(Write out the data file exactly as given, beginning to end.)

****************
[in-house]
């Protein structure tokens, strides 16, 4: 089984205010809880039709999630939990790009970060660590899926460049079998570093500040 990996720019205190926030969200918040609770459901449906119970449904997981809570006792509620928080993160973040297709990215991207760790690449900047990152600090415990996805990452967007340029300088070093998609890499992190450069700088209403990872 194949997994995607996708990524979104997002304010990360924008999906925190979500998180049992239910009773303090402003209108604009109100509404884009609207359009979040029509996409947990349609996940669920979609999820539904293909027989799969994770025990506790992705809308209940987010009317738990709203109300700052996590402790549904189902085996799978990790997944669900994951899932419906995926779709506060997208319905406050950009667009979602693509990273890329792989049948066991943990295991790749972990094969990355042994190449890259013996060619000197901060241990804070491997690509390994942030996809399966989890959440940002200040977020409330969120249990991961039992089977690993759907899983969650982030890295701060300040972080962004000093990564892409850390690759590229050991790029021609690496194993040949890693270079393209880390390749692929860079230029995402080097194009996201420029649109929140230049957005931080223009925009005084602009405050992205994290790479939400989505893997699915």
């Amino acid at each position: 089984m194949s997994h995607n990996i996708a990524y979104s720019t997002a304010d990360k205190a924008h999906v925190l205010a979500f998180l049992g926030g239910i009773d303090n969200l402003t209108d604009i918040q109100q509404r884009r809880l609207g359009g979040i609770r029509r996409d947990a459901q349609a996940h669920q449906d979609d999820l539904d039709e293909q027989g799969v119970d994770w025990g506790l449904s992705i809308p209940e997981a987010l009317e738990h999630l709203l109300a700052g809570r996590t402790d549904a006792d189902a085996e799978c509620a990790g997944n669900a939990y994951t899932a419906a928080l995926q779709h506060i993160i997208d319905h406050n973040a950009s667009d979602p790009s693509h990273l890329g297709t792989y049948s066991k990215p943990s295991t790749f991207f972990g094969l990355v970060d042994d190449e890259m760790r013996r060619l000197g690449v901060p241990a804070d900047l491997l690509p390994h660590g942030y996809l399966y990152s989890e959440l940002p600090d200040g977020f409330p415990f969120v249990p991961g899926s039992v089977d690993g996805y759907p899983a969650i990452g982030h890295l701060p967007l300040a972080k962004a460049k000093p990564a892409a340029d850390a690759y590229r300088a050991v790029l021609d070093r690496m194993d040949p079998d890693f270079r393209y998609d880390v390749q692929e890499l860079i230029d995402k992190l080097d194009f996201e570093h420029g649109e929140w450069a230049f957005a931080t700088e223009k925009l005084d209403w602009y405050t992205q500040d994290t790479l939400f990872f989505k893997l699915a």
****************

[in-house]
């Protein structure tokens, strides 16, 4: 089984205010809880039709999630939990790009970060660590899926460049079998570093500040 990996720019205190926030969200918040609770459901449906119970449904997981809570006792509620928080993160973040297709990215991207760790690449900047990152600090415990996805990452967007340029300088070093998609890499992190450069700088209403990872 194949997994995607996708990524979104997002304010990360924008999906925190979500998180049992239910009773303090402003209108604009109100509404884009609207359009979040029509996409947990349609996940669920979609999820539904293909027989799969994770025990506790992705809308209940987010009317738990709203109300700052996590402790549904189902085996799978990790997944669900994951899932419906995926779709506060997208319905406050950009667009979602693509990273890329792989049948066991943990295991790749972990094969990355042994190449890259013996060619000197901060241990804070491997690509390994942030996809399966989890959440940002200040977020409330969120249990991961039992089977690993759907899983969650982030890295701060300040972080962004000093990564892409850390690759590229050991790029021609690496194993040949890693270079393209880390390749692929860079230029995402080097194009996201420029649109929140230049957005931080223009925009005084602009405050992205994290790479939400989505893997699915």
């Amino acid at each position: 089984m194949s997994h995607n990996i996708a990524y979104s720019t997002a304010d990360k205190a924008h999906v925190l205010a979500f998180l049992g926030g239910i009773d303090n969200l402003t209108d604009i918040q109100q509404r884009r809880l609207g359009g979040i609770r029509r996409d947990a459901q349609a996940h669920q449906d979609d999820l539904d039709e293909q027989g799969v119970d994770w025990g506790l449904s992705i809308p209940e997981a987010l009317e738990h999630l709203l109300a700052g809570r996590t402790d549904a006792d189902a085996e799978c509620a990790g997944n669900a939990y994951t899932a419906a928080l995926q779709h506060i993160i997208d319905h406050n973040a950009s667009d979602p790009s693509h990273l890329g297709t792989y049948s066991k990215p943990s295991t790749f991207f972990g094969l990355v970060d042994d190449e890259m760790r013996r060619l000197g690449v901060p241990a804070d900047l491997l690509p390994h660590g942030y996809l399966y990152s989890e959440l940002p600090d200040g977020f409330p415990f969120v249990p991961g899926s039992v089977d690993g996805y759907p899983a969650i990452g982030h890295l701060p967007l300040a972080k962004a460049k000093p990564a892409a340029d850390a690759y590229r300088a050991v790029l021609d070093r690496m194993d040949p079998d890693f270079r393209y998609d880390v390749q692929e890499l860079i230029d995402k992190l080097d194009f996201e570093h420029g649109e929140w450069a230049f957005a931080t700088e223009k925009l005084d209403w602009y405050t992205q500040d994290t790479l939400f990872f989505k893997l699915a």